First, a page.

- Tom Wesselmann
- Bedroom Painting #1
- signed, titled and dated 1967 on the reverse
- oil on shaped canvas
- 174 by 243.3cm.
- 68 1/2 by 95 3/4 in.
Georges Marci, Monaco
Sale: Sotheby's, London, Contemporary Art, 4 December 1975, Lot 248
Private Collection, Tel Aviv
Acquired directly from the above by the present owner
Slim Stealingworth, Wesselmann, New York 1980, p. 57 illustrated in colour
"In response to your inquiry, we are pleased to provide you with a general report of the condition of the property described above. Since we are not professional conservators or restorers, we urge you to consult with a restorer or conservator of your choice who will be better able to provide a detailed, professional report. Prospective buyers should inspect each lot to satisfy themselves as to condition and must understand that any statement made by Sotheby's is merely a subjective, qualified opinion. Prospective buyers should also refer to any Important Notices regarding this sale, which are printed in the Sale Catalogue.
NOTWITHSTANDING THIS REPORT OR ANY DISCUSSIONS CONCERNING A LOT, ALL LOTS ARE OFFERED AND SOLD AS IS" IN ACCORDANCE WITH THE CONDITIONS OF BUSINESS PRINTED IN THE SALE CATALOGUE."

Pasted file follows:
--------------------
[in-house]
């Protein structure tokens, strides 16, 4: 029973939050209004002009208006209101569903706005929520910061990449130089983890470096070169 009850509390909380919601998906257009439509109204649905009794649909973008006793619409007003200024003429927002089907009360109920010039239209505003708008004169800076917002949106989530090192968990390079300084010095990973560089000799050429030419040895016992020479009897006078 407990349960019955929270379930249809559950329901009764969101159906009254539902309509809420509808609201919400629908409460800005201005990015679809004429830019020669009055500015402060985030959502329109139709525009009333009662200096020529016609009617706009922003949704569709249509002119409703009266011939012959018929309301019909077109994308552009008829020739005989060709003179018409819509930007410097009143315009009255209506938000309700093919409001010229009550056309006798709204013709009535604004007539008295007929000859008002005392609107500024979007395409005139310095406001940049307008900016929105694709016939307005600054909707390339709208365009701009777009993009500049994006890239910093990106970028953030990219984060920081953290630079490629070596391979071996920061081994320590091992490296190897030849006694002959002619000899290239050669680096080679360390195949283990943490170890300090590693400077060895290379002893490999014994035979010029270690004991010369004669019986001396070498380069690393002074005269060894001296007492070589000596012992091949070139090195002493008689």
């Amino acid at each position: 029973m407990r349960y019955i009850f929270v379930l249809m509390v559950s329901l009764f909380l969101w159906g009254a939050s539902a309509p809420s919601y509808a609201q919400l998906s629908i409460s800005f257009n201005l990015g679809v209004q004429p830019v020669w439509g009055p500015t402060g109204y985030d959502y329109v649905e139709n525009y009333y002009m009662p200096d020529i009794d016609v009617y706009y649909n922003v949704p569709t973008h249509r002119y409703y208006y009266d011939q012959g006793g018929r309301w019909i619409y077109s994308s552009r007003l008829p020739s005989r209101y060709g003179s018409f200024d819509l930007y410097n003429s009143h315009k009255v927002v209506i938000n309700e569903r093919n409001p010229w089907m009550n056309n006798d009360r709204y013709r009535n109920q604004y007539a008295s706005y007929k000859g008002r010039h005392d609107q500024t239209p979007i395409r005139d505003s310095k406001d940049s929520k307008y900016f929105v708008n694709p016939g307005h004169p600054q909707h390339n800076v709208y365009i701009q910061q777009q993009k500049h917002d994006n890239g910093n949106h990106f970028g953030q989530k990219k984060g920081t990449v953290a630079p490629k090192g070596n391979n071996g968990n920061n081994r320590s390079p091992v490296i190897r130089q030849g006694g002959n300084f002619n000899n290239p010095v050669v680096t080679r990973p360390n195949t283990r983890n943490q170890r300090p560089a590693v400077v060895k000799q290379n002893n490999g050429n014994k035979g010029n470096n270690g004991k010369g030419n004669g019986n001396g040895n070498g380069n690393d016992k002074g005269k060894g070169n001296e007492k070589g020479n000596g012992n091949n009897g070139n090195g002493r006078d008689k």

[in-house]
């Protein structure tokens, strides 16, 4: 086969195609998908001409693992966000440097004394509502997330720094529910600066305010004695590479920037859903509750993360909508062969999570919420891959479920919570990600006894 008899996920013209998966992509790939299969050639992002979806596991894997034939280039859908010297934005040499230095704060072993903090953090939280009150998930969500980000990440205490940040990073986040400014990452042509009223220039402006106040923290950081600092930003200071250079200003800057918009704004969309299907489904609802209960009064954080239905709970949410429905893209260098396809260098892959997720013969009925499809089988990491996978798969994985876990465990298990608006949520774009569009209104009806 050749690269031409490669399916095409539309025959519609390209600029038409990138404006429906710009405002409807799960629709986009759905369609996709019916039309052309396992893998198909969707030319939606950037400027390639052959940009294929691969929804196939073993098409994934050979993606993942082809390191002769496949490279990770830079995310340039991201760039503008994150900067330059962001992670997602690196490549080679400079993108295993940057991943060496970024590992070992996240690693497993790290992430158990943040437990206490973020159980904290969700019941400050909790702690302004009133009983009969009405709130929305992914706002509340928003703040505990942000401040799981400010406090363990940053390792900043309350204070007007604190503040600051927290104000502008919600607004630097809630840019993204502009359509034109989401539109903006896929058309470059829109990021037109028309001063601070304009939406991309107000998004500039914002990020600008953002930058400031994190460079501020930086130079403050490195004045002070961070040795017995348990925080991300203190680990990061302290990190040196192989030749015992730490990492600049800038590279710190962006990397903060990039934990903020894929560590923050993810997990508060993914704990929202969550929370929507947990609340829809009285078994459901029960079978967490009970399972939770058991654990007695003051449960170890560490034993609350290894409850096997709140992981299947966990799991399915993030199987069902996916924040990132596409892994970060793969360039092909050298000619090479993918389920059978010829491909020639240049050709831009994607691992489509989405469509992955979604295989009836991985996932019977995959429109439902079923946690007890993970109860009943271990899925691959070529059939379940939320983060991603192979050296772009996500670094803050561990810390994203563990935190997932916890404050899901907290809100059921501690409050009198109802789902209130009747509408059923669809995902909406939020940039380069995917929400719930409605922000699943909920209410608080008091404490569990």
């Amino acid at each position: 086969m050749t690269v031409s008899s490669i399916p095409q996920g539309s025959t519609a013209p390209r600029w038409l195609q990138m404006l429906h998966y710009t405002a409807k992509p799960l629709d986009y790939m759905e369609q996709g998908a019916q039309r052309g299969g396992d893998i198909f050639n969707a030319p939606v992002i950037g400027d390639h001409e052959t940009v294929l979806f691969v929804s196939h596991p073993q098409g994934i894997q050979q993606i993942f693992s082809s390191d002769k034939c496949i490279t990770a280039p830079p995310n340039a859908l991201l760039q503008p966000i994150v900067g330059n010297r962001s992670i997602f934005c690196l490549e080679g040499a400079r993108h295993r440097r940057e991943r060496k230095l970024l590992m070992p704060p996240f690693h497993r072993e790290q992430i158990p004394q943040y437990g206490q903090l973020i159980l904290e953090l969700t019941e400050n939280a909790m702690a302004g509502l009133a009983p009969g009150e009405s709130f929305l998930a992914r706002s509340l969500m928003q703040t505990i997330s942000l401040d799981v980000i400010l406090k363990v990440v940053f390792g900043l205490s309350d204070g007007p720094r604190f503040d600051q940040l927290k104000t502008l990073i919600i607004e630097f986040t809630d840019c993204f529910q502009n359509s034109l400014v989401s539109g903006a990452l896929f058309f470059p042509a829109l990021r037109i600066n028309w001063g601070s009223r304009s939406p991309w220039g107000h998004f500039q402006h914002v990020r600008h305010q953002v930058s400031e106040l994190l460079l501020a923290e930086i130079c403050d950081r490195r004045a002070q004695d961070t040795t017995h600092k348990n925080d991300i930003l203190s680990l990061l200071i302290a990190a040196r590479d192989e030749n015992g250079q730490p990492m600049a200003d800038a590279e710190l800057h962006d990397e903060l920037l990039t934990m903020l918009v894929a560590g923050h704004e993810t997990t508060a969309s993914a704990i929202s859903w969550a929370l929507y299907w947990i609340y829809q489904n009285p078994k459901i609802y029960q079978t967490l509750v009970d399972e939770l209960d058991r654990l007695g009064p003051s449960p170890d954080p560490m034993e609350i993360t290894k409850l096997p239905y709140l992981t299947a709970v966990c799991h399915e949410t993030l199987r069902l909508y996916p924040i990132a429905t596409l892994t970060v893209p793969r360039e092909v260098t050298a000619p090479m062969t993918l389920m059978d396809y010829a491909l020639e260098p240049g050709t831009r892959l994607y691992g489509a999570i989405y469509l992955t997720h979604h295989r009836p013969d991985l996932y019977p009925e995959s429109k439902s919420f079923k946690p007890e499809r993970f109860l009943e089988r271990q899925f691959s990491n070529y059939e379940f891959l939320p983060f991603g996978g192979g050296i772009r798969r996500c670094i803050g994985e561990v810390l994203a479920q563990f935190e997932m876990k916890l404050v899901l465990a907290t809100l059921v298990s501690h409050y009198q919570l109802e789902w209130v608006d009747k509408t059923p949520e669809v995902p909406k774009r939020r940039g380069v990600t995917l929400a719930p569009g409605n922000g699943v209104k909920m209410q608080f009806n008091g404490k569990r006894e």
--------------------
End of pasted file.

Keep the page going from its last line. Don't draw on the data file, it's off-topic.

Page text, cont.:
If Tom Wesselmann's Pop vision is associated with one single image it is this: the recumbent, libidinous female as seen here in Bedroom Painting #1. The first in a series of seventy-eight numbered paintings, this is a landmark work which saw the artist evolve the core themes of his Great American Nudes into an altogether new corpus of work which fused the revered odalisques of art historical tradition with the prurient Playboy pinups of contemporary popular culture. Executed in 1967, it is a vintage work that beautifully embodies his primary contribution to the explosion of American Pop Art that took the New York art world by storm in the 1960s. Recreating the monumental scale of the advertising billboards from which Wesselmann derived his iconoclastic iconography, this is one of the earliest and finest examples of his shaped canvases. Effortlessly combining the sacred and the profane, throughout the 1960s Wesselmann developed a signature style that mixed elements purloined from the canon of Fine Art, in particular the Matissian nude, with inane images extracted from the ubiquitous mass-media advertisements.